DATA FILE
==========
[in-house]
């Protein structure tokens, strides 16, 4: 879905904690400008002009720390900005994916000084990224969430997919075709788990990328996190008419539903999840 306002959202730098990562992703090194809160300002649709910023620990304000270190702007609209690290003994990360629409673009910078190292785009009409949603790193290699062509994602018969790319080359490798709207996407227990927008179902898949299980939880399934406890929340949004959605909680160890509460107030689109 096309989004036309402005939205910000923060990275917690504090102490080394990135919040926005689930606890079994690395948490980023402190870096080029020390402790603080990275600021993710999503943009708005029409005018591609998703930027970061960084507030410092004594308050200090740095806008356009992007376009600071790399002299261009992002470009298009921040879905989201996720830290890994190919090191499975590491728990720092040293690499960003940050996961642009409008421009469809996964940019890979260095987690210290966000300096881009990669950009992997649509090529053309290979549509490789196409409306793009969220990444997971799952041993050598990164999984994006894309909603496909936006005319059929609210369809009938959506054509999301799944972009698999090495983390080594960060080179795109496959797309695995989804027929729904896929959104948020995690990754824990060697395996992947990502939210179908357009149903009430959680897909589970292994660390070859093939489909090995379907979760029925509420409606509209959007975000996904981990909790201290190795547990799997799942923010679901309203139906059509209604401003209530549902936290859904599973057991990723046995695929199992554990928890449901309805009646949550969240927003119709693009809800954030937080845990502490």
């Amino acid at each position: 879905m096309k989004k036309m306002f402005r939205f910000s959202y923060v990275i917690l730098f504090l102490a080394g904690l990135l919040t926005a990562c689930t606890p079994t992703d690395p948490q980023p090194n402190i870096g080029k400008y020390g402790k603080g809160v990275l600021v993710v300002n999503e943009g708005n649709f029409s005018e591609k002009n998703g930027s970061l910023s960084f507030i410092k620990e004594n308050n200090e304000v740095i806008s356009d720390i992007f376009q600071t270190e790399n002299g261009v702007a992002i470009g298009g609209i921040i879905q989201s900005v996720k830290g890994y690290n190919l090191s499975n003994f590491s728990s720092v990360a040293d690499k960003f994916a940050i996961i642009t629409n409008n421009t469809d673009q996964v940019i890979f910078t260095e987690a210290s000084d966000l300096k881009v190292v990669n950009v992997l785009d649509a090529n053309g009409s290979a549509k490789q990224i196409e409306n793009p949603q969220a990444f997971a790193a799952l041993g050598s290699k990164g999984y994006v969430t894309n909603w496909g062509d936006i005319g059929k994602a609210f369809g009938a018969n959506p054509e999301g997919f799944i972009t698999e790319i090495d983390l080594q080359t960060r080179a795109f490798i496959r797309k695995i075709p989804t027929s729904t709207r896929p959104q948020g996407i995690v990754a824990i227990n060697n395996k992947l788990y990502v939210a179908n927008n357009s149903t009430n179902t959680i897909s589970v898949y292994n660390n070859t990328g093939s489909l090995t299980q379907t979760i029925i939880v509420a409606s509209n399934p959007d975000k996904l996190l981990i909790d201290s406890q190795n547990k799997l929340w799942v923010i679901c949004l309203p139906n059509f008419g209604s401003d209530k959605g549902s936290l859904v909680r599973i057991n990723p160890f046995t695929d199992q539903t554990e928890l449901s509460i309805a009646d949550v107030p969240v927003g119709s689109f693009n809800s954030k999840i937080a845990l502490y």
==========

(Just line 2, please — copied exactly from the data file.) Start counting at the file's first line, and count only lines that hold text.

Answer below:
């Protein structure tokens, strides 16, 4: 879905904690400008002009720390900005994916000084990224969430997919075709788990990328996190008419539903999840 306002959202730098990562992703090194809160300002649709910023620990304000270190702007609209690290003994990360629409673009910078190292785009009409949603790193290699062509994602018969790319080359490798709207996407227990927008179902898949299980939880399934406890929340949004959605909680160890509460107030689109 096309989004036309402005939205910000923060990275917690504090102490080394990135919040926005689930606890079994690395948490980023402190870096080029020390402790603080990275600021993710999503943009708005029409005018591609998703930027970061960084507030410092004594308050200090740095806008356009992007376009600071790399002299261009992002470009298009921040879905989201996720830290890994190919090191499975590491728990720092040293690499960003940050996961642009409008421009469809996964940019890979260095987690210290966000300096881009990669950009992997649509090529053309290979549509490789196409409306793009969220990444997971799952041993050598990164999984994006894309909603496909936006005319059929609210369809009938959506054509999301799944972009698999090495983390080594960060080179795109496959797309695995989804027929729904896929959104948020995690990754824990060697395996992947990502939210179908357009149903009430959680897909589970292994660390070859093939489909090995379907979760029925509420409606509209959007975000996904981990909790201290190795547990799997799942923010679901309203139906059509209604401003209530549902936290859904599973057991990723046995695929199992554990928890449901309805009646949550969240927003119709693009809800954030937080845990502490």